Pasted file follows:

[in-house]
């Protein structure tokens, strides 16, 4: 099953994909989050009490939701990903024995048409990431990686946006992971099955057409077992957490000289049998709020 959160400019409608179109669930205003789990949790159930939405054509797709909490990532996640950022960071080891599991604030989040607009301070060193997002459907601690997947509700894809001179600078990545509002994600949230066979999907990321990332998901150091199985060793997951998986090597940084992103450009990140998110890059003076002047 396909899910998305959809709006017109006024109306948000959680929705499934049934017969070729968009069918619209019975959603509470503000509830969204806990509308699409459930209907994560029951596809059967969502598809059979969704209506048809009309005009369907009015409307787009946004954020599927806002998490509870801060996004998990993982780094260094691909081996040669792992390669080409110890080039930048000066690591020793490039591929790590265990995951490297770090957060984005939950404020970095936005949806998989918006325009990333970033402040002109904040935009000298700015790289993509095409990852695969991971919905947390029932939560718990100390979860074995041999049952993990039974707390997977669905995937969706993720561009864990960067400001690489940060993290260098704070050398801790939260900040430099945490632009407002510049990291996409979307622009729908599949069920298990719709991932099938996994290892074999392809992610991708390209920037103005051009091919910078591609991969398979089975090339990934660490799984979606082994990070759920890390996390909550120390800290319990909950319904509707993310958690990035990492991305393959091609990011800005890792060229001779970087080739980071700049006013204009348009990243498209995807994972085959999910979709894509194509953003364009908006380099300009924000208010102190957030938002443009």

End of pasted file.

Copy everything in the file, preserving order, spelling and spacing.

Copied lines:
[in-house]
């Protein structure tokens, strides 16, 4: 099953994909989050009490939701990903024995048409990431990686946006992971099955057409077992957490000289049998709020 959160400019409608179109669930205003789990949790159930939405054509797709909490990532996640950022960071080891599991604030989040607009301070060193997002459907601690997947509700894809001179600078990545509002994600949230066979999907990321990332998901150091199985060793997951998986090597940084992103450009990140998110890059003076002047 396909899910998305959809709006017109006024109306948000959680929705499934049934017969070729968009069918619209019975959603509470503000509830969204806990509308699409459930209907994560029951596809059967969502598809059979969704209506048809009309005009369907009015409307787009946004954020599927806002998490509870801060996004998990993982780094260094691909081996040669792992390669080409110890080039930048000066690591020793490039591929790590265990995951490297770090957060984005939950404020970095936005949806998989918006325009990333970033402040002109904040935009000298700015790289993509095409990852695969991971919905947390029932939560718990100390979860074995041999049952993990039974707390997977669905995937969706993720561009864990960067400001690489940060993290260098704070050398801790939260900040430099945490632009407002510049990291996409979307622009729908599949069920298990719709991932099938996994290892074999392809992610991708390209920037103005051009091919910078591609991969398979089975090339990934660490799984979606082994990070759920890390996390909550120390800290319990909950319904509707993310958690990035990492991305393959091609990011800005890792060229001779970087080739980071700049006013204009348009990243498209995807994972085959999910979709894509194509953003364009908006380099300009924000208010102190957030938002443009």